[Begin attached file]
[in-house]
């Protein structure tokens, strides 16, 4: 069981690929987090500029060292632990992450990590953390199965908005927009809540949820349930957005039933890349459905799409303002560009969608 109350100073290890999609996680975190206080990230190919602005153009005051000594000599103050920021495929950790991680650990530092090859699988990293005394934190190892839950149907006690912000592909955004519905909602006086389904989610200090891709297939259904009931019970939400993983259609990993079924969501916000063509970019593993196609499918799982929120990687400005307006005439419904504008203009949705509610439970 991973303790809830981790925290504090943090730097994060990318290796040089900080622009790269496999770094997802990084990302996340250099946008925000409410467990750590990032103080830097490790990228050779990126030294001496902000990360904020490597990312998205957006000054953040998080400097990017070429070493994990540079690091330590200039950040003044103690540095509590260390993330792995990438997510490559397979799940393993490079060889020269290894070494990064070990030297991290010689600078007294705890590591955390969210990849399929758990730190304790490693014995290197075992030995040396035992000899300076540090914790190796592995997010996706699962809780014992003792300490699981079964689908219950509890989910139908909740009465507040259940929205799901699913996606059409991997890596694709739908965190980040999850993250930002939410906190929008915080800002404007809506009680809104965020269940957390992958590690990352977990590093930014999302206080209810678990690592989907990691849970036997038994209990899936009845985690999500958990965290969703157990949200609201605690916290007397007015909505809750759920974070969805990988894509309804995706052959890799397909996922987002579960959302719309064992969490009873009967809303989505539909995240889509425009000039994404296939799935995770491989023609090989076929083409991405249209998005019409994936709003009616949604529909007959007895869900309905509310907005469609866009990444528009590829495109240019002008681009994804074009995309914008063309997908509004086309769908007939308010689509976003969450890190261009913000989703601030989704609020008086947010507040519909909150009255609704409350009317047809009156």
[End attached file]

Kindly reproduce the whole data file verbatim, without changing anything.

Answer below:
[in-house]
């Protein structure tokens, strides 16, 4: 069981690929987090500029060292632990992450990590953390199965908005927009809540949820349930957005039933890349459905799409303002560009969608 109350100073290890999609996680975190206080990230190919602005153009005051000594000599103050920021495929950790991680650990530092090859699988990293005394934190190892839950149907006690912000592909955004519905909602006086389904989610200090891709297939259904009931019970939400993983259609990993079924969501916000063509970019593993196609499918799982929120990687400005307006005439419904504008203009949705509610439970 991973303790809830981790925290504090943090730097994060990318290796040089900080622009790269496999770094997802990084990302996340250099946008925000409410467990750590990032103080830097490790990228050779990126030294001496902000990360904020490597990312998205957006000054953040998080400097990017070429070493994990540079690091330590200039950040003044103690540095509590260390993330792995990438997510490559397979799940393993490079060889020269290894070494990064070990030297991290010689600078007294705890590591955390969210990849399929758990730190304790490693014995290197075992030995040396035992000899300076540090914790190796592995997010996706699962809780014992003792300490699981079964689908219950509890989910139908909740009465507040259940929205799901699913996606059409991997890596694709739908965190980040999850993250930002939410906190929008915080800002404007809506009680809104965020269940957390992958590690990352977990590093930014999302206080209810678990690592989907990691849970036997038994209990899936009845985690999500958990965290969703157990949200609201605690916290007397007015909505809750759920974070969805990988894509309804995706052959890799397909996922987002579960959302719309064992969490009873009967809303989505539909995240889509425009000039994404296939799935995770491989023609090989076929083409991405249209998005019409994936709003009616949604529909007959007895869900309905509310907005469609866009990444528009590829495109240019002008681009994804074009995309914008063309997908509004086309769908007939308010689509976003969450890190261009913000989703601030989704609020008086947010507040519909909150009255609704409350009317047809009156």